"Attention all licensed amateur radio operators, there is an UN-licensed station *illegally* transmitting on this frequency."  Apparently he does not realize he is in danger of facing severe legal consequences for his unlicensed & illegal transmissions, or he mistakenly believes he is operating within the legal confines of the Citizen's Band.  Please do not engage in radio communications with him for it is illegal to do so" 

improvements or variations on the above suggestion are encouraged  ;)


Title: RE: CB on 10m What to do?
Post by: K7KBN on August 19, 2012, 08:37:03 AM
And send it in CW, which would be legal....


Title: RE: CB on 10m What to do?
Post by: K1CJS on August 20, 2012, 04:25:27 AM
After reading this thread I like your approach Jonathan and might modify it slightly by transmitting something like: 

"Attention all licensed amateur radio operators, there is an UN-licensed station *illegally* transmitting on this frequency."  Apparently he does not realize he is in danger of facing severe legal consequences for his unlicensed & illegal transmissions, or he mistakenly believes he is operating within the legal confines of the Citizen's Band.  Please do not engage in radio communications with him for it is illegal to do so"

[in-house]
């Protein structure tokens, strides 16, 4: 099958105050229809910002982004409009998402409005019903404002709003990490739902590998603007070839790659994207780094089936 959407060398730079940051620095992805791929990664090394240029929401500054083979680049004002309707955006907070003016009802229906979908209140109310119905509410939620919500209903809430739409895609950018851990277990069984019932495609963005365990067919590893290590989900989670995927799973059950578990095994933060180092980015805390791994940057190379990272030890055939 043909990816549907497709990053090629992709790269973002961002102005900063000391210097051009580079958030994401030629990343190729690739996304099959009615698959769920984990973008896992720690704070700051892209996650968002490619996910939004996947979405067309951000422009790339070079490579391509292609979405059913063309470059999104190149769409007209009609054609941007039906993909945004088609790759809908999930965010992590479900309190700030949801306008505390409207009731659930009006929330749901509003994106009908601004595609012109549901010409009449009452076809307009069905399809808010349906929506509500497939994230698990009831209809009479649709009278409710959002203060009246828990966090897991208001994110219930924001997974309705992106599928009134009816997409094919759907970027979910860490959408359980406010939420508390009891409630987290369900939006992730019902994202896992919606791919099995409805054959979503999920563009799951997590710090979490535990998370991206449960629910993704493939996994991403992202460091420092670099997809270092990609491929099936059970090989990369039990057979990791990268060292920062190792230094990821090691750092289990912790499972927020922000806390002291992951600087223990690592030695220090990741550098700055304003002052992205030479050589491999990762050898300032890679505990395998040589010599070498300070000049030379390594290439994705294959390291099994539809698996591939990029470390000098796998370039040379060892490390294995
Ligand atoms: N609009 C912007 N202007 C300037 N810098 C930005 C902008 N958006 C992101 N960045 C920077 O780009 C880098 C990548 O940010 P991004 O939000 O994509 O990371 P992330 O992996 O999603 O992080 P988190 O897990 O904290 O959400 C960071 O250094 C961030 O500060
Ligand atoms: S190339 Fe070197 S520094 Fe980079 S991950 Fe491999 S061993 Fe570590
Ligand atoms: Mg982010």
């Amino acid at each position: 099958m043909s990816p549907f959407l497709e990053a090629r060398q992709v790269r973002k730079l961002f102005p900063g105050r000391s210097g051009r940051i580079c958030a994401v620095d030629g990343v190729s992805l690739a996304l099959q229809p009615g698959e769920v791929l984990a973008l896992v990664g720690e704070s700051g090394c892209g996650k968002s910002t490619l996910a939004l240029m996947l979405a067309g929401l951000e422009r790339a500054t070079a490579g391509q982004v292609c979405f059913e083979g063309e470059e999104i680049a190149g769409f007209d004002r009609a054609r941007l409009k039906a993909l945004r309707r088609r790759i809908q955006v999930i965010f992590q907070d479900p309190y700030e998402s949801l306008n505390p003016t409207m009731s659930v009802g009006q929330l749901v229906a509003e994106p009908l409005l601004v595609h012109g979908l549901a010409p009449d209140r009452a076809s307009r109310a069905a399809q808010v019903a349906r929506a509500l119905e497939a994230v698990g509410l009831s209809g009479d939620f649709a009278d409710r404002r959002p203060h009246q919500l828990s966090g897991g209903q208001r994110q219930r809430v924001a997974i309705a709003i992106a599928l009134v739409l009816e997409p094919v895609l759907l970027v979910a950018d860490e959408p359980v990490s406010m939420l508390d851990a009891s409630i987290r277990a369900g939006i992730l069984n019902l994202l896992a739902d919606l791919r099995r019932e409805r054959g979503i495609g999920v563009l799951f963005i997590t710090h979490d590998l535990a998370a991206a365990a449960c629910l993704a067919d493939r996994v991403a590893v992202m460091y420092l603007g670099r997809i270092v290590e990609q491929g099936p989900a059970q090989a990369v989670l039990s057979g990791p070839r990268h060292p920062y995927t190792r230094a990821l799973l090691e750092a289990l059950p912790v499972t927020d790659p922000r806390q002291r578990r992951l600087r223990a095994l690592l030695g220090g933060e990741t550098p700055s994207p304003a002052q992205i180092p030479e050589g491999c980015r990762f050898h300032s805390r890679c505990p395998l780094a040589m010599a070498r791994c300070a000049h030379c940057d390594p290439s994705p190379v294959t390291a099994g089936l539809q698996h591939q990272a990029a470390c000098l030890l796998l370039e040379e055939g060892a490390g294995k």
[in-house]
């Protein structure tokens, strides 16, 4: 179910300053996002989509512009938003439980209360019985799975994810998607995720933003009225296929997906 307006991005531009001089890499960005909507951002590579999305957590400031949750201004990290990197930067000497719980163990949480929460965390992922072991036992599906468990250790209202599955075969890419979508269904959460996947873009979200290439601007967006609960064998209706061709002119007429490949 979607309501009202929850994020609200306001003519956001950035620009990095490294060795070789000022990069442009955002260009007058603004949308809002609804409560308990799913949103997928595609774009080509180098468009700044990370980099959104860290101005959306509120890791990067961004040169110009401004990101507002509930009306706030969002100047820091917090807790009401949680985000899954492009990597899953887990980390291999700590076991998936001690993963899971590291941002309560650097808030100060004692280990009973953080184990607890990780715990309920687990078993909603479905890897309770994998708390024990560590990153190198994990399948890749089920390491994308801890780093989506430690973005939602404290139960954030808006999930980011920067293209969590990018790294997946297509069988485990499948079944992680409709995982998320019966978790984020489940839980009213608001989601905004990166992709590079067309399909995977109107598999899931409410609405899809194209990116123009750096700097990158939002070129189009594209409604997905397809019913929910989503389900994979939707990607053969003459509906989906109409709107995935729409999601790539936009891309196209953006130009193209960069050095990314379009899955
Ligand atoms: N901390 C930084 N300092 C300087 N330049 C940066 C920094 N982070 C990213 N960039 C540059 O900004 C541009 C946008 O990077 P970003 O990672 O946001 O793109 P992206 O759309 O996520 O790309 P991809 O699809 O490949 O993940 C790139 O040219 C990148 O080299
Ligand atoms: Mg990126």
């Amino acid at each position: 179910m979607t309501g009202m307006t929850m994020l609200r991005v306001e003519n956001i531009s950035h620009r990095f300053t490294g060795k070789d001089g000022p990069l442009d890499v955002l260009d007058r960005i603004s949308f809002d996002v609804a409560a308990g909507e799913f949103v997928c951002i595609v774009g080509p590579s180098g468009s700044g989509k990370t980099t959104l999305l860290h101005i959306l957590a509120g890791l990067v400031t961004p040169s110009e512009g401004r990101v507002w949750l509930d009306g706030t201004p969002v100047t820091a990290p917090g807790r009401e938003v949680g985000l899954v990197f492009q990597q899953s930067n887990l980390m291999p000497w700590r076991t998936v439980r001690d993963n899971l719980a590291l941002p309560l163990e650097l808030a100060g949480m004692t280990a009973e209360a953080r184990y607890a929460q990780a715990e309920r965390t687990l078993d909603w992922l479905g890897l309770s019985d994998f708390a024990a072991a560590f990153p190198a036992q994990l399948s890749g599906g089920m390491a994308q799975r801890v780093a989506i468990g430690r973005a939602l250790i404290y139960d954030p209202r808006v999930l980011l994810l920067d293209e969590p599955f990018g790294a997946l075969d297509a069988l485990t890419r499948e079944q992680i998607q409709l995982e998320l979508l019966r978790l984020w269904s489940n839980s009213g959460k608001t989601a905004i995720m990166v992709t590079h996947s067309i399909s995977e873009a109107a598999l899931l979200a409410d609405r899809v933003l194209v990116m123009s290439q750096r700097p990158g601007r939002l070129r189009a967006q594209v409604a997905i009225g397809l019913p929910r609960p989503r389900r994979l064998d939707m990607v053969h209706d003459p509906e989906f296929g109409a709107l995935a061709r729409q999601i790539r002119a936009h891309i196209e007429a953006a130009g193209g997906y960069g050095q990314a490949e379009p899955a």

improvements or variations on the above suggestion are encouraged  ;)

That is perilously close to being a 'broadcast', that is a transmission to nobody in particular but to everyone on the frequency, which is also breaking the regulations.  Better you call one of your friends on that frequency, even though he may not be there--or on the air--at all, and say that the bootlegger is interfering and to go to your alternate frequency.  That wouldn't be a broadcast as such.


Title: RE: CB on 10m What to do?
Post by: N9KX on August 20, 2012, 04:30:55 PM
That is perilously close to being a 'broadcast', that is a transmission to nobody in particular but to everyone on the frequency, which is also breaking the regulations.  Better you call one of your friends on that frequency, even though he may not be there--or on the air--at all, and say that the bootlegger is interfering and to go to your alternate frequency.  That wouldn't be a broadcast as such.